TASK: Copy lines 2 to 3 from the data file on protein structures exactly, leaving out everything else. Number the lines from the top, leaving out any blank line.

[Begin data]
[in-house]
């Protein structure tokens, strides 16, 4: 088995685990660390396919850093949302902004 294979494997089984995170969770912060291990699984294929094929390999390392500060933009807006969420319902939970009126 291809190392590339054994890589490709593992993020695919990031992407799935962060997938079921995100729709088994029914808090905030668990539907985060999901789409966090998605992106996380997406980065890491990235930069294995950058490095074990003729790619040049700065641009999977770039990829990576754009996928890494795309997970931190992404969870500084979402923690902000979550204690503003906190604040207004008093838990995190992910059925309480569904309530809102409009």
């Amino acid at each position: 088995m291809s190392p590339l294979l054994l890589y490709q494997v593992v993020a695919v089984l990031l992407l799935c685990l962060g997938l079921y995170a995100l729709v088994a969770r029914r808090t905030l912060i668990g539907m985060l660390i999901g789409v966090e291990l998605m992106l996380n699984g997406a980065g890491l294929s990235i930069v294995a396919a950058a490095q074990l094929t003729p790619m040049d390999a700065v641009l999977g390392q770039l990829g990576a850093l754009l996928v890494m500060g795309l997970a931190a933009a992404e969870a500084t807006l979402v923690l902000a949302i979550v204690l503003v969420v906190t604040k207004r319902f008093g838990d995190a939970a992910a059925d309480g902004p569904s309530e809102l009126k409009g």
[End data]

């Protein structure tokens, strides 16, 4: 088995685990660390396919850093949302902004 294979494997089984995170969770912060291990699984294929094929390999390392500060933009807006969420319902939970009126 291809190392590339054994890589490709593992993020695919990031992407799935962060997938079921995100729709088994029914808090905030668990539907985060999901789409966090998605992106996380997406980065890491990235930069294995950058490095074990003729790619040049700065641009999977770039990829990576754009996928890494795309997970931190992404969870500084979402923690902000979550204690503003906190604040207004008093838990995190992910059925309480569904309530809102409009």
């Amino acid at each position: 088995m291809s190392p590339l294979l054994l890589y490709q494997v593992v993020a695919v089984l990031l992407l799935c685990l962060g997938l079921y995170a995100l729709v088994a969770r029914r808090t905030l912060i668990g539907m985060l660390i999901g789409v966090e291990l998605m992106l996380n699984g997406a980065g890491l294929s990235i930069v294995a396919a950058a490095q074990l094929t003729p790619m040049d390999a700065v641009l999977g390392q770039l990829g990576a850093l754009l996928v890494m500060g795309l997970a931190a933009a992404e969870a500084t807006l979402v923690l902000a949302i979550v204690l503003v969420v906190t604040k207004r319902f008093g838990d995190a939970a992910a059925d309480g902004p569904s309530e809102l009126k409009g």